Pegasus spyware scandal: What did WhatsApp say earlier, what is NSO Group saying

Pegasus spyware scandal: What did WhatsApp say earlier, what is NSO Group saying

Pegasus Israeli spyware was used to snoop on journalists and activists in India and several other countries. NSO Group earlier said that the spyware was sold only to governments.

(Image courtesy: Reuters) (Image courtesy: Reuters)
Story highlights
  • Earlier WhatsApp had said that the Pegasus scandal showed a "mistakable battery of abuse."
  • WhatsApp filed a case against NSO Group, the creator of Pegasus.
  • NSO Group, based in Israel, claimed that Pegasus was sold only to governments for legitimate use.

Pegasus spyware has been called one of the most sophisticated ever. And now that it is the news again, it is worth looking back and see what WhatsApp and NSO Group earlier said about it.

News about Pegasus spyware developed by Israeli cybersecurity firm NSO created buzz in 2019 when it was revealed that the spyware could target not only Android phones but iOS as well using just a missed WhatsApp call. Even the call record for this missed call could be deleted by the spyware, thus, making it virtually impossible for anyone to know that they had been targeted by it.

Facebook-owned WhatsApp in October 2019 said Indian journalists and human rights activists were among those globally spied upon by unnamed entities using the Israeli spyware Pegasus.

The company also filed a case against NSO Group in the US, alleging that the sale of Pegasus like software was akin to selling cyber weapons. In late 2020, companies like Google and Microsoft joined forces with WhatsApp in the court against NSO Group.

In 2019, WhatsApp quickly closed the security vulnerability that helped Pegasus and launched a six-month-long investigation into 'abuse of its platforms'. The probe for the first time revealed the extent and nature of the surveillance operations that the Herzliya-based NSO Group has enabled.

WhatsApp described the Pegasus operations as "an unmistakable pattern of abuse". The Facebook-owned messaging app further added that "There must be strong legal oversight of cyber weapons like the one used in this attack to ensure they are not used to violate individual rights and freedoms people deserve wherever they live. Human rights groups have documented a disturbing trend that such tools have been used to attack journalists and human rights defenders."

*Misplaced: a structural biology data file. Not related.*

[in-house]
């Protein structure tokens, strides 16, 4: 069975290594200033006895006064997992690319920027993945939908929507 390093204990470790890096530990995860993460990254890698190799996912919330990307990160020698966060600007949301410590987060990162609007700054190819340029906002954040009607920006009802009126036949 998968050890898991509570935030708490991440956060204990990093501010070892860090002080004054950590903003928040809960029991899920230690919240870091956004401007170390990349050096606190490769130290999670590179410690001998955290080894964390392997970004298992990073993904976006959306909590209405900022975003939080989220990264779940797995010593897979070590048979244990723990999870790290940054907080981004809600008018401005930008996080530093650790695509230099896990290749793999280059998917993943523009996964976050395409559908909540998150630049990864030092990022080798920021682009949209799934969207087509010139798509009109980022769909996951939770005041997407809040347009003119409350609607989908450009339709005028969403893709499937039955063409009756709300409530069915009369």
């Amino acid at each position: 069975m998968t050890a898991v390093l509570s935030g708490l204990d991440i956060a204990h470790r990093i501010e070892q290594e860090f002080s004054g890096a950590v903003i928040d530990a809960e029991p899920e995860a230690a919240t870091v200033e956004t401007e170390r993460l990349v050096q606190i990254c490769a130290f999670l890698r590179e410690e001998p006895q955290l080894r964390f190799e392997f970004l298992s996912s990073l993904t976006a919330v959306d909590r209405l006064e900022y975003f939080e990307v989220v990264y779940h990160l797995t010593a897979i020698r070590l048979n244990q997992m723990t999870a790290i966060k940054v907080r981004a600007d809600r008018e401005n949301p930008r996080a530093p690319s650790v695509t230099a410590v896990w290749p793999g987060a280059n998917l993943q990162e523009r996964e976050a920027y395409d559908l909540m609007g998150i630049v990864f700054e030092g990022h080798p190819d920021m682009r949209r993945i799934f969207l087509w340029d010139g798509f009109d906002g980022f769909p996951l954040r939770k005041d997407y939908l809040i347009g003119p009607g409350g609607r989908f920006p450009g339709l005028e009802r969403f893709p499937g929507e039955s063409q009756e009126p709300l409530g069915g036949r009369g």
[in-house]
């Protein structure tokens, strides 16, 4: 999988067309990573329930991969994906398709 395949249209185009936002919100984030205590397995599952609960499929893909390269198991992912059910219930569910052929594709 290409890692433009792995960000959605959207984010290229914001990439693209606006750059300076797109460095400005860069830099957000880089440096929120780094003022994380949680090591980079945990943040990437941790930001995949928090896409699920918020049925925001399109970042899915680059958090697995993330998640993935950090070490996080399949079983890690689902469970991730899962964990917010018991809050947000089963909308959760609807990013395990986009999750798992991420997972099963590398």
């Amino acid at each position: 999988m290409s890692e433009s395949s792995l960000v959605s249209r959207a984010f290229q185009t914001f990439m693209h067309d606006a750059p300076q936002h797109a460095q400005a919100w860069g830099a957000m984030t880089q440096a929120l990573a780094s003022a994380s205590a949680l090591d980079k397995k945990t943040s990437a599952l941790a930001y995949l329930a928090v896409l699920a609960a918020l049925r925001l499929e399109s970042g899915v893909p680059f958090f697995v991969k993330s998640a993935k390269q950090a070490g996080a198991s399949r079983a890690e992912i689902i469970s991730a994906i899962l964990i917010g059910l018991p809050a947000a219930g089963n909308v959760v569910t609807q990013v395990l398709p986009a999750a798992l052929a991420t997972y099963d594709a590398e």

On the other side, NSO Group said that its technology was sold only to carefully vetted customers and used to prevent terrorism and crime. NSO Group said that it respected human rights unequivocally and also conducted a thorough evaluation of the potential for misuse of its products by clients, which includes a review of a country's past human rights record and governance standards. The company further added that it believed the allegations of misuse of its products were based on "erroneous information".

Back in late 2019, when the Pegasus spyware scandal was at its peak, the NSO Group said in a statement: "In the strongest possible terms, we dispute today's allegations and will vigorously fight them. Our technology is not designed or licensed for use against human rights activists and journalists."

On Sunday evening, NSO Group in the statement to the Guardian called its report — titled The Pegasus Project — an attempt to discredit NSO Group on false grounds. "NSO does not operate the systems that it sells to vetted government customers, and does not have access to the data of its customers' targets," the company noted in its lengthy statement to the British news website.